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June 6, 2024

Lamont signs PFAS ban — with a suggested improvement

SHAHRZAD RASEKH / CT MIRROR A researcher at the University of Connecticut performs water sampling to test for per- and polyfluoroalkyl substances (PFAS).

Gov. Ned Lamont on Thursday signed a unanimously passed bill that largely will phase out the use of PFAS, a family of widely used “forever chemicals,” but warned lawmakers the law needs to be tweaked.

Unlike versions passed in other states, the new Connecticut law lacks a waiver process for keeping a product on the market when there is no reasonable alternative, Lamont noted in his signing letter.

Lamont said that could mean, among other things, that Teflon non-stick pans could be unavailable in Connecticut after Jan. 1, 2028.

Non-stick cookware without PFAS is available, but he wrote, “there may be challenges in the wide-spread manufacture and distribution of affordable cookware and certain other categories of products, such as outdoor apparel manufactured with alternatives to PFAS that perform with similar functionality.”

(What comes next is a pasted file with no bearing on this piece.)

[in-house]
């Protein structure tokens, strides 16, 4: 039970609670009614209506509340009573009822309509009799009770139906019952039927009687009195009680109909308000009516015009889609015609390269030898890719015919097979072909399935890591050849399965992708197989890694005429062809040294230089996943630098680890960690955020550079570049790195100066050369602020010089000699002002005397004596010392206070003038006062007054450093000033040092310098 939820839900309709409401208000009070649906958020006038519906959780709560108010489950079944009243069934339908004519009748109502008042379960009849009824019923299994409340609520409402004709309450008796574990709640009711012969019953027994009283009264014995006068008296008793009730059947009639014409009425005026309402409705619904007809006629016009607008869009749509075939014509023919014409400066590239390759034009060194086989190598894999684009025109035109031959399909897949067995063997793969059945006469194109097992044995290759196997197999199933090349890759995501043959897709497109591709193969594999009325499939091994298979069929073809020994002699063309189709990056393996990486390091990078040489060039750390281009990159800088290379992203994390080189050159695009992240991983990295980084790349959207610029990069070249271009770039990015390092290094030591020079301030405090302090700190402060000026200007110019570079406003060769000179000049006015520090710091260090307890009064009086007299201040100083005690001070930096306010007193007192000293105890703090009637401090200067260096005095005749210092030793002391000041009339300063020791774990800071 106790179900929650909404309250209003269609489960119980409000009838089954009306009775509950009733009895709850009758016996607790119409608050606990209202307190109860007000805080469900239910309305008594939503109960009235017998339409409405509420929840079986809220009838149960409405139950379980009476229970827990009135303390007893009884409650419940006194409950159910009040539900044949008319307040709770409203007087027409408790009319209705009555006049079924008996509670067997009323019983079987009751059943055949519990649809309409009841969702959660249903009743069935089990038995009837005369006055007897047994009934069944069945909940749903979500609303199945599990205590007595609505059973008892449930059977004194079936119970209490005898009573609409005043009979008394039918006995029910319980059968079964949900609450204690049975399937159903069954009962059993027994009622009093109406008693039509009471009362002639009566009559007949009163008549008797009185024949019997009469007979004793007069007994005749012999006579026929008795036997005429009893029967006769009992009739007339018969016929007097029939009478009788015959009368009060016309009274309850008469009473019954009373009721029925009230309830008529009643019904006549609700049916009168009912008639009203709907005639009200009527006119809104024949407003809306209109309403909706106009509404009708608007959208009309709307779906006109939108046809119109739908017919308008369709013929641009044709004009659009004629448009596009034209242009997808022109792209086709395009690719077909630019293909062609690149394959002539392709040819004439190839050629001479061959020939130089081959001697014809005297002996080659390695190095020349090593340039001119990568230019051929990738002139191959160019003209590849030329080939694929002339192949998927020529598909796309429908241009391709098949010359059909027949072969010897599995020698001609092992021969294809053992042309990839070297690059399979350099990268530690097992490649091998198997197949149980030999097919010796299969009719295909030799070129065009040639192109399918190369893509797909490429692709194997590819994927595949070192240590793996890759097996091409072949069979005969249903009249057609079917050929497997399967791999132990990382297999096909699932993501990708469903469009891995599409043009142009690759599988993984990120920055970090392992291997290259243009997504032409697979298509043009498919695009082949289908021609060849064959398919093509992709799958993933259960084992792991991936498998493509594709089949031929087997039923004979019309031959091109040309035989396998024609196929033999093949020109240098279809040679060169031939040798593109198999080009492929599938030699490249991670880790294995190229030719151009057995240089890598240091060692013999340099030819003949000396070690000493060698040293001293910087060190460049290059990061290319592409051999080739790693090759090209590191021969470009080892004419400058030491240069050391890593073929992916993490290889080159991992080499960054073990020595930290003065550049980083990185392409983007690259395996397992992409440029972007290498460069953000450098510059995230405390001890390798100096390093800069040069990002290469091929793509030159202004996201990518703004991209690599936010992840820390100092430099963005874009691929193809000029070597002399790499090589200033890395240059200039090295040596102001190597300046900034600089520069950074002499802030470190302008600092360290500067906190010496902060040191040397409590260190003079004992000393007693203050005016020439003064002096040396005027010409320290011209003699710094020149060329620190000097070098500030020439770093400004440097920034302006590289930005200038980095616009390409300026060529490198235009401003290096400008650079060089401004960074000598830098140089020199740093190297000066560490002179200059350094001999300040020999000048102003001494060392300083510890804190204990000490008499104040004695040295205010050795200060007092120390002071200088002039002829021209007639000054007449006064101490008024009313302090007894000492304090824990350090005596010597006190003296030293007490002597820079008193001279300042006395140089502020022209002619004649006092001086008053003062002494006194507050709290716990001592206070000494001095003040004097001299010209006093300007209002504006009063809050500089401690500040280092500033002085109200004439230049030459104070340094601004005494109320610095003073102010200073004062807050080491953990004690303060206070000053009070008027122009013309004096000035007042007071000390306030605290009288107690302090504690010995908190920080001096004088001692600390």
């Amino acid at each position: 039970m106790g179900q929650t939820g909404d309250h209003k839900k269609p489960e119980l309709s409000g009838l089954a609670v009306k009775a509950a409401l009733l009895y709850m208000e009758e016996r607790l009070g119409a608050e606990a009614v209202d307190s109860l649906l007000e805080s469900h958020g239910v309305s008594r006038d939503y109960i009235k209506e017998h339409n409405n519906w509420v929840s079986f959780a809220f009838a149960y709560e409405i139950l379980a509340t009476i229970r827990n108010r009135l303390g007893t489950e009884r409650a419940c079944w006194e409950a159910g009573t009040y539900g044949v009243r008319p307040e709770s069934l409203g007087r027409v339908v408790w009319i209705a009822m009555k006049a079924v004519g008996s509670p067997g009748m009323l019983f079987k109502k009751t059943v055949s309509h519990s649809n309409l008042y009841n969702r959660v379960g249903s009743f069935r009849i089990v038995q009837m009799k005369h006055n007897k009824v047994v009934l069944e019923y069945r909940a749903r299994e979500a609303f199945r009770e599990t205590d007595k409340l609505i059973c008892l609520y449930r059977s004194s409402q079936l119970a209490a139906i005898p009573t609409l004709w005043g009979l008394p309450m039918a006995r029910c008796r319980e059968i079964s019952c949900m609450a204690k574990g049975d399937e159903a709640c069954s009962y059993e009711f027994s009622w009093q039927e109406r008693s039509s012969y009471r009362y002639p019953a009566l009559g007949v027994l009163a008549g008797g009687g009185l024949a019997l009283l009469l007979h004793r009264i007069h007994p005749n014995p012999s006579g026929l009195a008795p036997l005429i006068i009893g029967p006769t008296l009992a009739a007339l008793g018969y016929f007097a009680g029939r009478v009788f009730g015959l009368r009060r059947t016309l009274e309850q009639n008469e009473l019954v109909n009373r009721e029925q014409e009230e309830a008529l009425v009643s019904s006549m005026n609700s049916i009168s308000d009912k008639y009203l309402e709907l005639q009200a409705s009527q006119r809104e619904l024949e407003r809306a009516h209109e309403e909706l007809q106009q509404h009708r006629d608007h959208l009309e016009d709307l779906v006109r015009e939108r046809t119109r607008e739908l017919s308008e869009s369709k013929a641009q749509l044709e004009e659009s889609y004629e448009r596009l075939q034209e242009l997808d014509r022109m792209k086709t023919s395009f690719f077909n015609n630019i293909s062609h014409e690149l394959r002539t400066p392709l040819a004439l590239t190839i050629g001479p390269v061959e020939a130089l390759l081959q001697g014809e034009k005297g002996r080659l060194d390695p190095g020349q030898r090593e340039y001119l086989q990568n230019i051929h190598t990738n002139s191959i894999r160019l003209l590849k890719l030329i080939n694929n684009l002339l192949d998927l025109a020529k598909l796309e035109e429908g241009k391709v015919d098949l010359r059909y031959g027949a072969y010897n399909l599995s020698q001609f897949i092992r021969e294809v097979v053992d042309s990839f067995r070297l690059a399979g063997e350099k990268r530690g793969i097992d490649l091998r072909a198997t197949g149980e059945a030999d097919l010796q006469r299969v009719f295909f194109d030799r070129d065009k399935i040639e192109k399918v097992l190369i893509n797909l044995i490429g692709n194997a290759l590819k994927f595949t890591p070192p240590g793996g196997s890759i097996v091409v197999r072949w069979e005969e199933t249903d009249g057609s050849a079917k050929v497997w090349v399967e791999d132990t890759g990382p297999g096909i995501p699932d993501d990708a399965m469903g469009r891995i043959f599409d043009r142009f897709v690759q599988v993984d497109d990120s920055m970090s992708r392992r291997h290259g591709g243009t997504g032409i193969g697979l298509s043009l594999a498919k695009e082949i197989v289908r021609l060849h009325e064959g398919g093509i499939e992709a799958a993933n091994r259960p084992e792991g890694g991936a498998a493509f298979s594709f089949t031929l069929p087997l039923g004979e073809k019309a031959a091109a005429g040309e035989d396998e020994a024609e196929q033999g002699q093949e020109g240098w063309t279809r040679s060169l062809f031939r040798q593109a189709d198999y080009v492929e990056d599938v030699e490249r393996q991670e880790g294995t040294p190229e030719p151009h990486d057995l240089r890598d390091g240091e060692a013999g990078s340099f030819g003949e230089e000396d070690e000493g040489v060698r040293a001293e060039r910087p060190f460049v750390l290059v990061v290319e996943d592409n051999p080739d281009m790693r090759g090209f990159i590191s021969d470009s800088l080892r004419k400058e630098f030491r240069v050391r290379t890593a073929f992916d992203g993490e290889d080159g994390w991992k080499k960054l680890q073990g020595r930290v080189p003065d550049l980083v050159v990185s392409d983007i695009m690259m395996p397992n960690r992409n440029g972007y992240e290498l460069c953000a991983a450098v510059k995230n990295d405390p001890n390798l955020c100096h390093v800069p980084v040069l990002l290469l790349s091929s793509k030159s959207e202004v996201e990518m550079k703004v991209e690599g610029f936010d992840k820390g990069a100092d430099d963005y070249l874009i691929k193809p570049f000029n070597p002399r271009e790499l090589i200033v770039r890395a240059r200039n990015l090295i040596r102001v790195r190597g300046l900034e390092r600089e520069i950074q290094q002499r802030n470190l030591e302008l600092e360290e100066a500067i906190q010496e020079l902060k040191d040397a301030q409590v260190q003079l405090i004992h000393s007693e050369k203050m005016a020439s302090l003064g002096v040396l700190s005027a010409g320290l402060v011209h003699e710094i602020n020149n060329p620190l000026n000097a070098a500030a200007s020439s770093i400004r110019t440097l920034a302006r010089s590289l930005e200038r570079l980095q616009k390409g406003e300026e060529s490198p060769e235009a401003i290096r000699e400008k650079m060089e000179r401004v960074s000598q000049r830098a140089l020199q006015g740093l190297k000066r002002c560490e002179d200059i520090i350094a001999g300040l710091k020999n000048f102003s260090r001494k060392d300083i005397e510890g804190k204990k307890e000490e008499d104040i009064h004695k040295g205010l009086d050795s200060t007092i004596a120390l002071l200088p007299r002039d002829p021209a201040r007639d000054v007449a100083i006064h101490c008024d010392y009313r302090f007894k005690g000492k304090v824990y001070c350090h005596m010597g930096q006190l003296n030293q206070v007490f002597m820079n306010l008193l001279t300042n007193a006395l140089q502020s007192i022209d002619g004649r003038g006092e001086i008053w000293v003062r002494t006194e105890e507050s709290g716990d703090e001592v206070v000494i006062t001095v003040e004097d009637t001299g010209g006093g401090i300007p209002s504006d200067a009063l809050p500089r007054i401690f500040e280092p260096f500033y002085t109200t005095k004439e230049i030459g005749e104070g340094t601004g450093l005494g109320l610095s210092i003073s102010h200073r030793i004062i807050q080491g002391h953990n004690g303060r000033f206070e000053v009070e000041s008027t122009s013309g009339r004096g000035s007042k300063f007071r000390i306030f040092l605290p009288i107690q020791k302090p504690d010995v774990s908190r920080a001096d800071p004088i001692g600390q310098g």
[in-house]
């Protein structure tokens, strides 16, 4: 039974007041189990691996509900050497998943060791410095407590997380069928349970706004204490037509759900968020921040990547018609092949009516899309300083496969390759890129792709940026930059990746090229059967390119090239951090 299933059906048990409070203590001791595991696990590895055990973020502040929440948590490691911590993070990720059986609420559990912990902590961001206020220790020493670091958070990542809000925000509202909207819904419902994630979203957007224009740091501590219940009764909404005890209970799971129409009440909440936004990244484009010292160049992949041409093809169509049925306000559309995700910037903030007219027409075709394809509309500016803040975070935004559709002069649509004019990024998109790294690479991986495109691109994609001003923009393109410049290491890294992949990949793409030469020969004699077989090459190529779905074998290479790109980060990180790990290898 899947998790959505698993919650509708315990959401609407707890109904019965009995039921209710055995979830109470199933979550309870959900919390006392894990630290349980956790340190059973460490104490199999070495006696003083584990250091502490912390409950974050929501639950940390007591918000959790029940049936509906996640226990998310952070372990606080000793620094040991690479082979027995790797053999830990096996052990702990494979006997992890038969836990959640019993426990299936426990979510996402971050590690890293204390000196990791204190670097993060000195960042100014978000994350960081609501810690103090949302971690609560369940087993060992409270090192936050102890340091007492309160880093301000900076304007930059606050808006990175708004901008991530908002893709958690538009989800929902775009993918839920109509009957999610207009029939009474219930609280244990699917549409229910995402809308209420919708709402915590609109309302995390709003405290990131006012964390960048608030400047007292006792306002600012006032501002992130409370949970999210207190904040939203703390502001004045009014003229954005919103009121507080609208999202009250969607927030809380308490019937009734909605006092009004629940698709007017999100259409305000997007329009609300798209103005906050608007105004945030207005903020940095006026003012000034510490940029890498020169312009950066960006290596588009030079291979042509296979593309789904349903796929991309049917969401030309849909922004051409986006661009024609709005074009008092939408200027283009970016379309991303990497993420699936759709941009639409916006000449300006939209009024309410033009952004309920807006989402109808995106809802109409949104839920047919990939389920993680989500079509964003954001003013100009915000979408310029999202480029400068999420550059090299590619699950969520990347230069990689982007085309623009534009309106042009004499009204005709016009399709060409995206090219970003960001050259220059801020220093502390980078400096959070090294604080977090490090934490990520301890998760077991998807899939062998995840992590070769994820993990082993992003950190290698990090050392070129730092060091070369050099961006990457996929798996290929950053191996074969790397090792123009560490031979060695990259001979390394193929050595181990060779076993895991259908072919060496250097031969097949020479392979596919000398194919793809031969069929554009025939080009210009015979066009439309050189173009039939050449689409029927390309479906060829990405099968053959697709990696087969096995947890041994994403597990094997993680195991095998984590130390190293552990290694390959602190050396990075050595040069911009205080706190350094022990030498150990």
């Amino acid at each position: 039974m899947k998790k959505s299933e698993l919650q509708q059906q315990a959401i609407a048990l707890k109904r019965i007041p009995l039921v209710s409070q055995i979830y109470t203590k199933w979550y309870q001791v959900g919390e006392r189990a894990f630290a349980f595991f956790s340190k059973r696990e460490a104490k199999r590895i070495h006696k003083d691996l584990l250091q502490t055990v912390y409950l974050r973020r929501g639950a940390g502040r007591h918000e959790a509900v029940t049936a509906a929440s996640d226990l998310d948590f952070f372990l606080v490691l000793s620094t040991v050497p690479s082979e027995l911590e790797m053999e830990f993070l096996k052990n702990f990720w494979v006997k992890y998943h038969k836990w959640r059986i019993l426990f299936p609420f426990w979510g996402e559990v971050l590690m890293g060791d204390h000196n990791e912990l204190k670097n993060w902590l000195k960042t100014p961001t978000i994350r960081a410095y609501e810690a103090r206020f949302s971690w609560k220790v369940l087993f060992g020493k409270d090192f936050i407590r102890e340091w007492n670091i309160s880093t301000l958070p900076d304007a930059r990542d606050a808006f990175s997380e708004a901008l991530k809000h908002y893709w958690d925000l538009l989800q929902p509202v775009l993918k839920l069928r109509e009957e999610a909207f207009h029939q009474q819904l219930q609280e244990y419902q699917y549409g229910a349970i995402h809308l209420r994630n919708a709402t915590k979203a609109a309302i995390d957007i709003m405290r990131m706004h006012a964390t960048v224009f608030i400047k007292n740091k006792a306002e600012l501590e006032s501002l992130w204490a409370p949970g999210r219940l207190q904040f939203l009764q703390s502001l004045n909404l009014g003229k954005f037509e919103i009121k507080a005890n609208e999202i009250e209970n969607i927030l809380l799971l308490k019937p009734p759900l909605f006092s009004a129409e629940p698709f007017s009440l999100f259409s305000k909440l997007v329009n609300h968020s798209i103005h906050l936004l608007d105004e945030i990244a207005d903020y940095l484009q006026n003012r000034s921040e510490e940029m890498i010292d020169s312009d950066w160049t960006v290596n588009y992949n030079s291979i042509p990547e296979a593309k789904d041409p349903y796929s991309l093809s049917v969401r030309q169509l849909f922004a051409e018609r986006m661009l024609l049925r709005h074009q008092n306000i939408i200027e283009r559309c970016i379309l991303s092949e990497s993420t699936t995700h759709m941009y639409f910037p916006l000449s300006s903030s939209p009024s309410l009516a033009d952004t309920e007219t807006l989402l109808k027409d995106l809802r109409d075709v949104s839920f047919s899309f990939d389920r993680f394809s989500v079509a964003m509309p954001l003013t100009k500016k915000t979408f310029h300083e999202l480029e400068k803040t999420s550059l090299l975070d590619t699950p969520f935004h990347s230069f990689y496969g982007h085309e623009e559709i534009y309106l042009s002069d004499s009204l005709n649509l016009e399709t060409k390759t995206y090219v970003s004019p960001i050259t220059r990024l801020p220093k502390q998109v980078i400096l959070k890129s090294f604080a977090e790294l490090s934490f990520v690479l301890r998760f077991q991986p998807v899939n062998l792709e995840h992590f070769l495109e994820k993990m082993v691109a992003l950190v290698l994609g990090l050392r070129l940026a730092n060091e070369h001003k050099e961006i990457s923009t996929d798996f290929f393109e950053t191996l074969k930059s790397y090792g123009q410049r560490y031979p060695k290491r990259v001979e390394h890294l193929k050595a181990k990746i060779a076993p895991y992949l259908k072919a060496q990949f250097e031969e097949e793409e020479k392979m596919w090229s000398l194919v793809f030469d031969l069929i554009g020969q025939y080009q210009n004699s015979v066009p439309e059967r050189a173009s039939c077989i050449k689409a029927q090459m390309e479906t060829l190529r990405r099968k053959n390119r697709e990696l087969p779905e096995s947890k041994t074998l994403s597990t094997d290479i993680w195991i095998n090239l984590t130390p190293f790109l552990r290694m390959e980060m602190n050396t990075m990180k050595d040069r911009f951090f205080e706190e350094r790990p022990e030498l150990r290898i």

Lamont suggested the legislature continue to review the issue with an eye toward assessing whether certain PFAS chemicals should be exempt or provide a waiver or exemption process missing from the law.

It’s a flaw for which Lamont bears a measure of responsibility — a waiver process would cost money, and the Lamont administration discouraged legislation that would impose costs.

Rep. Joe Gresko, D-Stratford, co-chair of the Environment Committee, said the absence of a waiver process was a deliberate response to the administration’s fiscal admonition.

“If you want me to to come back next session and tweak it, I’d be more than happy to. I was working with the hand I was dealt,” Gresko said.

The governor acknowledged in his signing letter that the absence of a waiver process was due to fiscal concerns, not an oversight.
In April, the Environmental Protection Agency announced the nation’s first drinking water standards for six types of per- and polyfluoroalkyl substances commonly known as PFAS. 

The long-lasting synthetic chemicals don’t break down naturally and have been linked to a range of health issues, including cancer, liver problems and developmental damage.

The EPA standards apply only to a fraction of the more than 15,000 variants of the chemical.

In January, Connecticut filed two lawsuits accusing chemical makers of covering up for decades the dangers of PFAS. 

The two lawsuits were organized by the two markets for products with PFAS chemicals: the aqueous film forming foam, or AFFF, used in firefighting; and an extraordinarily wide range of consumer products, including food packaging, cookware, carpeting, upholstery, clothing and cosmetics.

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